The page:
Potala Village is a proposed development of 143 tiny efficiency apartments on 1.2 acres on Lake Street in Kirkland at 10th Avenue South, the site of the current Michael’s Dry Cleaners.
That means that there will be 116 dwelling units per acre of land. Surrounding property is zoned at 5-12 dwelling units per acre. There will be underground parking for 316 cars. We have produced an Aerial View of Neighboring Residential Density This shows how completely out of scale the Potala project would be.
Due to multiple inconsistencies between the Kirkland Zoning Code and Kirkland Comprehensive Plan, and a single word in the Kirkland Zoning Code (“None,” in the box for “Minimum Lot Size”), a developer prevailed on the Planning Department staff initially to allow this project, which according to Kirkland’s Ordinances and Plans, is inconsistent with the City’s own intentions for this property.
In 1977, all parcels between 7th Avenue S and NE 63rd Street on the east side of Lake Washington Boulevard were down-zoned from 24 to 12 (or less) dwelling units per acre. A 1979 legal settlement with neighbors confirmed this, costing neighbors significant losses in land values.
The property was extensively studied and planned between 1991 and 1995, with over 145 hearings by the Growth Management Committee, Planning Commission and City Council. Neighbors were reassured about the size and scale of development at that time. Vehicular ingress and egress, and compatibility with the neighborhood are two reasons cited for the decisions. A limitation on commercial use was approved by Ordinance in 1995, 2004, 2007 and 2010.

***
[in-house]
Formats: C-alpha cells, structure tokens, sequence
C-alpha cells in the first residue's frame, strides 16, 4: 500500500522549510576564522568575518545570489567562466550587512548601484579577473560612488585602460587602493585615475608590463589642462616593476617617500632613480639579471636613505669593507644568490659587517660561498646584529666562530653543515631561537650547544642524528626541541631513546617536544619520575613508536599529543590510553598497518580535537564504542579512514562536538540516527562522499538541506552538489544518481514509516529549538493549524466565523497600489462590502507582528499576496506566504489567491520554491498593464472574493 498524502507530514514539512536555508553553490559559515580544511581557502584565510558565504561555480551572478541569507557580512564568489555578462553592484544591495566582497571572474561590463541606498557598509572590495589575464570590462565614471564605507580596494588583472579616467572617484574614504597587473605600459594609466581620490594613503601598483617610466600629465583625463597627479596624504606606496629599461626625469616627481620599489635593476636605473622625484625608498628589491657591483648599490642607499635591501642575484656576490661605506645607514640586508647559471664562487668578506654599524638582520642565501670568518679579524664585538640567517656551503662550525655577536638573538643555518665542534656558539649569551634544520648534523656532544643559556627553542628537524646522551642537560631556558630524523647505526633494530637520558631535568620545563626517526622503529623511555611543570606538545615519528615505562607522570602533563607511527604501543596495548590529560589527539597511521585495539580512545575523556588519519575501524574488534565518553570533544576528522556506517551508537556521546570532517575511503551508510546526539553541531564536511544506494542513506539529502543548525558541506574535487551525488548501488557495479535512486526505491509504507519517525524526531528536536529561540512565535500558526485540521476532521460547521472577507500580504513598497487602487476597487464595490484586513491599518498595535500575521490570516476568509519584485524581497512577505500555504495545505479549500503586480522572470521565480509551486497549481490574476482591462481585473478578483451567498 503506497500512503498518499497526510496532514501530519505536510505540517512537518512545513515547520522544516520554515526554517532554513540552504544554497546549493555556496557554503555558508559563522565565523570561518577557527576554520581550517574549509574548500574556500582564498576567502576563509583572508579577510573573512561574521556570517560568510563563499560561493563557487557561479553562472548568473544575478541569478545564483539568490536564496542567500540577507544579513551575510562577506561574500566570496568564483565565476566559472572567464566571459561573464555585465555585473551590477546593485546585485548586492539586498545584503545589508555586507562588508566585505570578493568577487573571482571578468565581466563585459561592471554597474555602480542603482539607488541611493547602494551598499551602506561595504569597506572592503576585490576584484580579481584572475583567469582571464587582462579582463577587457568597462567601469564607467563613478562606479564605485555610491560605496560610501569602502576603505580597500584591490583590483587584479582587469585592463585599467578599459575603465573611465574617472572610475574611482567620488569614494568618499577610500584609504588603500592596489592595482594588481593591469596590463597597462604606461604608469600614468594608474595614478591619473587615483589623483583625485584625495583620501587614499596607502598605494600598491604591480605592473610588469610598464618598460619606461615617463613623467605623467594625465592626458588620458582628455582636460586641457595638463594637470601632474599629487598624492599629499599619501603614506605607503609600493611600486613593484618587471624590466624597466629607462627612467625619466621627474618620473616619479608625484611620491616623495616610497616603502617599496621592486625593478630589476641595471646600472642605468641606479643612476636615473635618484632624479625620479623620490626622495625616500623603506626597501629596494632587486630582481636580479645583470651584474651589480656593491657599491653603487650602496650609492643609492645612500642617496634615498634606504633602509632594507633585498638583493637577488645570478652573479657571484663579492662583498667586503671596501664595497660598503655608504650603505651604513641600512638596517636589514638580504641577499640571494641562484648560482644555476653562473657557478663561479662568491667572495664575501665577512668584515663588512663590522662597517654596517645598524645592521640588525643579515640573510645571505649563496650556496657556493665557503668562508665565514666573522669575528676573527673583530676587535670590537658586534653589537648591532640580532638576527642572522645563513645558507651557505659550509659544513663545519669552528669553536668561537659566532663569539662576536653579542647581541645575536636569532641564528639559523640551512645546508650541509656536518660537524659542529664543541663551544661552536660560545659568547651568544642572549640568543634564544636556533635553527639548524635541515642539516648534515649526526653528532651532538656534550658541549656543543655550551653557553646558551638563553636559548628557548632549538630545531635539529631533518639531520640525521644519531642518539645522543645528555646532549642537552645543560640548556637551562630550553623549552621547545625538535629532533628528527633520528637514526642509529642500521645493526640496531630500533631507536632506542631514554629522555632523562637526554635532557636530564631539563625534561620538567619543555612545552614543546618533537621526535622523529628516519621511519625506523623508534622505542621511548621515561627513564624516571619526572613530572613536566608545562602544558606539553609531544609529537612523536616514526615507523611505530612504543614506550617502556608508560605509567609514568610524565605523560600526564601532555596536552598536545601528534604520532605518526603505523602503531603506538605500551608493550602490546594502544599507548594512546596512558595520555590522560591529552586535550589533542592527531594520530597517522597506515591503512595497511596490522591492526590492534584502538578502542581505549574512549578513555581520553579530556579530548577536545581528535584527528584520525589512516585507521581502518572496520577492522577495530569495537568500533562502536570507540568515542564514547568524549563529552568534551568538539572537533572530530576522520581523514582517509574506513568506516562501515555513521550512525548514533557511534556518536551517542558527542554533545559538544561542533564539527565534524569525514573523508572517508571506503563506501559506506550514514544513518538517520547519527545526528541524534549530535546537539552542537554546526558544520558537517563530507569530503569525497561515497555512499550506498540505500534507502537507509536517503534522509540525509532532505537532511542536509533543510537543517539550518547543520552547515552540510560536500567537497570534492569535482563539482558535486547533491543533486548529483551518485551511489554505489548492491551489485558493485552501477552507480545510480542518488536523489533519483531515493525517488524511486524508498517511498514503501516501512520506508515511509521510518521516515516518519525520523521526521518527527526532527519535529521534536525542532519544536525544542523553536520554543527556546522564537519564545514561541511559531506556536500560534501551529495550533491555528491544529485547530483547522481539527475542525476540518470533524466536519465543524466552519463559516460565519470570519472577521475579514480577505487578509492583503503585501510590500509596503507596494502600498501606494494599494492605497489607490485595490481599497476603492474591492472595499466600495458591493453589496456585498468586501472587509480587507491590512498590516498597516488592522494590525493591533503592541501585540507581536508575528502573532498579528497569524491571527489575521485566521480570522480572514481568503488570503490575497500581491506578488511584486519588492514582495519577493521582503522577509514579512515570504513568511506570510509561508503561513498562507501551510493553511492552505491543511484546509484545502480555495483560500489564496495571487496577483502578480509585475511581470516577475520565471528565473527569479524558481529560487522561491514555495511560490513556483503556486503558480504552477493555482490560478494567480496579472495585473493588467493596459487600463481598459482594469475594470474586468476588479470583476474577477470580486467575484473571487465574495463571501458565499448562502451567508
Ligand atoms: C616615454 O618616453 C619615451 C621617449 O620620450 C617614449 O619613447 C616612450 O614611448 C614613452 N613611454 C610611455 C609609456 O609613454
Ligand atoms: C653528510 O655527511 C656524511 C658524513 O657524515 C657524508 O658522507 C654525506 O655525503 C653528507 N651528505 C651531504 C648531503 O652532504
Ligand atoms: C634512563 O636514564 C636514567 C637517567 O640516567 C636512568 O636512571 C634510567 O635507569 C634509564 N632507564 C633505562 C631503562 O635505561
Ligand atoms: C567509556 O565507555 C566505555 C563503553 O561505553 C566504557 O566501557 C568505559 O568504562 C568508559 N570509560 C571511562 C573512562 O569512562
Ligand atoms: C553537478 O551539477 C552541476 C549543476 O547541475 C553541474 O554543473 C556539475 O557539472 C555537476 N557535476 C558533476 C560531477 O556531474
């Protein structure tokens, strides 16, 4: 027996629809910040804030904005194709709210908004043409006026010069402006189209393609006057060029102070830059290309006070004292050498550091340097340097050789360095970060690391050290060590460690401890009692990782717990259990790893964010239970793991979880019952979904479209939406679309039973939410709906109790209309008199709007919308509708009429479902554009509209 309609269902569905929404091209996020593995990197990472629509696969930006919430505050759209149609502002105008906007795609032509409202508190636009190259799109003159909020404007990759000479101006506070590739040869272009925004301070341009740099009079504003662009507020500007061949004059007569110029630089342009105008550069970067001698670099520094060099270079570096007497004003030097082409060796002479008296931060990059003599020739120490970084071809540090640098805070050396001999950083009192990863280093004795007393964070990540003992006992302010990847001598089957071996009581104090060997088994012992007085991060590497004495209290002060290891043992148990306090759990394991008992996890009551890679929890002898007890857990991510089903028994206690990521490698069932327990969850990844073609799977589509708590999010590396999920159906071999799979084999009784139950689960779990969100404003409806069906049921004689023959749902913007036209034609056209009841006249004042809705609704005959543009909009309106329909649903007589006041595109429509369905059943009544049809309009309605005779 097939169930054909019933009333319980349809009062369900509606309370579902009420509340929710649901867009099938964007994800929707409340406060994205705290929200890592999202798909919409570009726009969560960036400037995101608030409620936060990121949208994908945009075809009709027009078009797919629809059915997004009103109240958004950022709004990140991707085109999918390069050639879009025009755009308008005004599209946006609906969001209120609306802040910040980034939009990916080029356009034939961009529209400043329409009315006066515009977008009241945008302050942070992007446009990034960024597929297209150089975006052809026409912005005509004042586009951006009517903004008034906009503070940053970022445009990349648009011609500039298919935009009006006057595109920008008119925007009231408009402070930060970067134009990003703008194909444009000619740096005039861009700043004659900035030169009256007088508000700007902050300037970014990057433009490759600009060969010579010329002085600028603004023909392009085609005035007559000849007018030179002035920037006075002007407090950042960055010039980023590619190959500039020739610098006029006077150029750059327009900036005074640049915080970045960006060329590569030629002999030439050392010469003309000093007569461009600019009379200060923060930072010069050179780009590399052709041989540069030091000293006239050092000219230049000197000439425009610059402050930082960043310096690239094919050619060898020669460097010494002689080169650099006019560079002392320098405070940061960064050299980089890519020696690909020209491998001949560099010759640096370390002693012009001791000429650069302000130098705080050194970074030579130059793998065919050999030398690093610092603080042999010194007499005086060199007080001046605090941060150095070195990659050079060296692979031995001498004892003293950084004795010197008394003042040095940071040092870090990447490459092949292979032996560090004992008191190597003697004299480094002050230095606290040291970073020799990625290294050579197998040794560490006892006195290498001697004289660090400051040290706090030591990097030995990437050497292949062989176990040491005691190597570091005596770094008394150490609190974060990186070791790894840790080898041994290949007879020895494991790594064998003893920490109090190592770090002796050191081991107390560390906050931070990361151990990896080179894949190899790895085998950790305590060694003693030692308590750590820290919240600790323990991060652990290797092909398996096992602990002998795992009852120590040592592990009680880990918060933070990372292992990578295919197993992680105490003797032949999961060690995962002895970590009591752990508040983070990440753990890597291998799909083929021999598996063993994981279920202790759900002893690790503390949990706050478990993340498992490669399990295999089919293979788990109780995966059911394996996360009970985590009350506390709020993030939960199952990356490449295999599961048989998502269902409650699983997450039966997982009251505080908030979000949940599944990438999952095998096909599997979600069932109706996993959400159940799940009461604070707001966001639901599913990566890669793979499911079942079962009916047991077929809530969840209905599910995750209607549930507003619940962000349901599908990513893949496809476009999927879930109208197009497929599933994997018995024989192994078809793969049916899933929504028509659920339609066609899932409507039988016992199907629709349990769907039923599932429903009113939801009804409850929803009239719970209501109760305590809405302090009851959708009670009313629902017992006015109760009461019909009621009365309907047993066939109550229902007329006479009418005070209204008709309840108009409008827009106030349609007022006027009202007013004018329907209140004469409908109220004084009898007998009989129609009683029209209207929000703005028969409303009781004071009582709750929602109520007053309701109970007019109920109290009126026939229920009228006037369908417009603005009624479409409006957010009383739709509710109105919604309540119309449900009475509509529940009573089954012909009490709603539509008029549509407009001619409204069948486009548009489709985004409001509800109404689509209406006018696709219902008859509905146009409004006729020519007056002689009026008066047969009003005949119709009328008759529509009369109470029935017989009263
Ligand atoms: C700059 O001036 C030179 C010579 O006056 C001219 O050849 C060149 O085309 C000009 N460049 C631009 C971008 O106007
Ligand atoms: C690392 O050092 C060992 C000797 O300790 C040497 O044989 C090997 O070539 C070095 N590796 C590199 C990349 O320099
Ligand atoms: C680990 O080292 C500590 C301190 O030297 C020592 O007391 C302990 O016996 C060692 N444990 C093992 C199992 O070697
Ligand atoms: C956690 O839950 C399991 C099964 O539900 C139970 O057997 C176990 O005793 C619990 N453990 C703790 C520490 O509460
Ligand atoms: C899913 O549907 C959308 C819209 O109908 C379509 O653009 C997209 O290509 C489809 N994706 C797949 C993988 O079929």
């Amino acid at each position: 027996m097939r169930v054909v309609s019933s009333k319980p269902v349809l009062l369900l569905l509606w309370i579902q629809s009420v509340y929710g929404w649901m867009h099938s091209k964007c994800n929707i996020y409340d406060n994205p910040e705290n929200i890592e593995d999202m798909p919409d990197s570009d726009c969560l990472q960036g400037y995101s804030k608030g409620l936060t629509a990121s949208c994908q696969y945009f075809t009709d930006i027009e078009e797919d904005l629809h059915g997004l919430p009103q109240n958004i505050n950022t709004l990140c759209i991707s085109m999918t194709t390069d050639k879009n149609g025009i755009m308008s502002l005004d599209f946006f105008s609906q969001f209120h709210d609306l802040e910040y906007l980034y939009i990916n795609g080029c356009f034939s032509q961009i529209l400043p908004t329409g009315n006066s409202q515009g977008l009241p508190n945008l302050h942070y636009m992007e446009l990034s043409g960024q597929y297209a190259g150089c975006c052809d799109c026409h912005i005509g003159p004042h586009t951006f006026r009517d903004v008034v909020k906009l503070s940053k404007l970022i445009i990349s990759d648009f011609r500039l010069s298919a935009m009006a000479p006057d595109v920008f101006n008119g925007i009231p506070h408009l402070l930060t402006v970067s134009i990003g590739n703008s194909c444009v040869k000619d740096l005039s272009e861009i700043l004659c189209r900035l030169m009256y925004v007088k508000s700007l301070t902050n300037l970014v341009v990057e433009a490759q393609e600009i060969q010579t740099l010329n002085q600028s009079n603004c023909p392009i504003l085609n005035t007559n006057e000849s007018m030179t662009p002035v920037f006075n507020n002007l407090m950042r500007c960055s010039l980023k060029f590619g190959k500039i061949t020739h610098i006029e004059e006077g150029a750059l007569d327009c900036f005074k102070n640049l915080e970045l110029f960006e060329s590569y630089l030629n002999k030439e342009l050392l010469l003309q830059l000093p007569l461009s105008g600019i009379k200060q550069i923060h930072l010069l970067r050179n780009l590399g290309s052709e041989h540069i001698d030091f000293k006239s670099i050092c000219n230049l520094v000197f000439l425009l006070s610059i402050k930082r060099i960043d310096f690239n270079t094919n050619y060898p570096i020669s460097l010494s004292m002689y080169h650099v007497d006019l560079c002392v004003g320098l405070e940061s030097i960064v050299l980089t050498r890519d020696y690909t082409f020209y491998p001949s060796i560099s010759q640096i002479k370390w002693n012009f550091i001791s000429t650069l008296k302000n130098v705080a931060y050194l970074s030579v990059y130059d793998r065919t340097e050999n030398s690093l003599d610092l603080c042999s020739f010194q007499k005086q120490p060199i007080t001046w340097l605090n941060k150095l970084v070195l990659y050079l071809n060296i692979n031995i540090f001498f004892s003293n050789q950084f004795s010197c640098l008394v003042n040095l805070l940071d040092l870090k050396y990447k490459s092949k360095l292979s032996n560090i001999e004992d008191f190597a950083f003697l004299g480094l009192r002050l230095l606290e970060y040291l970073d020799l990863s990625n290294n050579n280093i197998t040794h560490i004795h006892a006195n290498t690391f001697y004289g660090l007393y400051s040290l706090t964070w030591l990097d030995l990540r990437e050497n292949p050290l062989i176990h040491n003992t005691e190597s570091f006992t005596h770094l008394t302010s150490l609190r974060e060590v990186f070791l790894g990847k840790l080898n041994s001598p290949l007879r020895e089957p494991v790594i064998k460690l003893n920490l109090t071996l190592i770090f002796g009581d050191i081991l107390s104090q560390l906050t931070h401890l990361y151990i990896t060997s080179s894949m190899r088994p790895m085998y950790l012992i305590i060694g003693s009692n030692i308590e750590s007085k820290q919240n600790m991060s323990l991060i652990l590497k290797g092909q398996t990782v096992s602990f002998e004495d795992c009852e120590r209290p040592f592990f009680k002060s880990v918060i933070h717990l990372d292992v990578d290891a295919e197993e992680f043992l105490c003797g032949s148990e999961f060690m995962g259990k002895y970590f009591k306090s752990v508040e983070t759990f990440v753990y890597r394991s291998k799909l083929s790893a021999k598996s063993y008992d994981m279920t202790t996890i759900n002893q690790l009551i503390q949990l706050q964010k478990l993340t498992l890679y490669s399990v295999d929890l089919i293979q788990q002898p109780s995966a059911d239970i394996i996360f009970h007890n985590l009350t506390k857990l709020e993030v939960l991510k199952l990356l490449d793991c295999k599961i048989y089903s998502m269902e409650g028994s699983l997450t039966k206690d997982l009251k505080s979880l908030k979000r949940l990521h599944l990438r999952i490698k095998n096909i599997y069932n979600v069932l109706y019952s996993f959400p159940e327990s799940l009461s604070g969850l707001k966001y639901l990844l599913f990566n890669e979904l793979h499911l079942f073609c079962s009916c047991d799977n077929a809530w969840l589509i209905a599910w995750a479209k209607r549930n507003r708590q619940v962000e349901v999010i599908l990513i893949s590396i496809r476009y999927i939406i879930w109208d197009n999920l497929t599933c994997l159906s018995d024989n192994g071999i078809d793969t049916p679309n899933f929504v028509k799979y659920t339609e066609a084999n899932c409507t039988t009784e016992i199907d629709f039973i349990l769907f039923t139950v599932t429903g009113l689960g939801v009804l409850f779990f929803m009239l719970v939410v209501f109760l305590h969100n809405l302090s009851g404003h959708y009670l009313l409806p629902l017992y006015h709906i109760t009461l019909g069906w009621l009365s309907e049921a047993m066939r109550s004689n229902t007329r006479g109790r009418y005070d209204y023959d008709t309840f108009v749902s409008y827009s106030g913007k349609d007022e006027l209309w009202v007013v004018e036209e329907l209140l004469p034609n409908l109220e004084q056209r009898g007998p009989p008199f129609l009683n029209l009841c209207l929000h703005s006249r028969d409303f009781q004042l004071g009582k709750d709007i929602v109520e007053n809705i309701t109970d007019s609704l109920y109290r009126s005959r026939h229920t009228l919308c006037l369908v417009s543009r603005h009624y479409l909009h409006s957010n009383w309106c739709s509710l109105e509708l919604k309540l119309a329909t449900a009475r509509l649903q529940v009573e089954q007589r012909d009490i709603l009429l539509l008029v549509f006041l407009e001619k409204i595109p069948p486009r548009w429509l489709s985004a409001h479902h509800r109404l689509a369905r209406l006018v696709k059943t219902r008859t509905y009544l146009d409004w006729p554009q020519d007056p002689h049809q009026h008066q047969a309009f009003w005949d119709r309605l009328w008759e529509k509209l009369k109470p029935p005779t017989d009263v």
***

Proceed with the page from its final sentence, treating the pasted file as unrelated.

Neighbors want the property developed according to existing ordinances and plans, and not according to a single word oversight in a single zoning table. The Kirkland Planning Commission and City Council agree that the Comprehensive Plan appropriately states the City’s vision for this property, and that the Zoning Code needs modification. Efforts to apply those modifications have been rebuffed by the developer. We urgently need your help!)
Over 500 citizens and at least 9 homeowners associations asked that that the City of Kirkland correct these oversights and mandate appropriate density development on this and other such properties. This was done, and the developer filed a lawsuit (which the City feels strongly it will win on appeal.)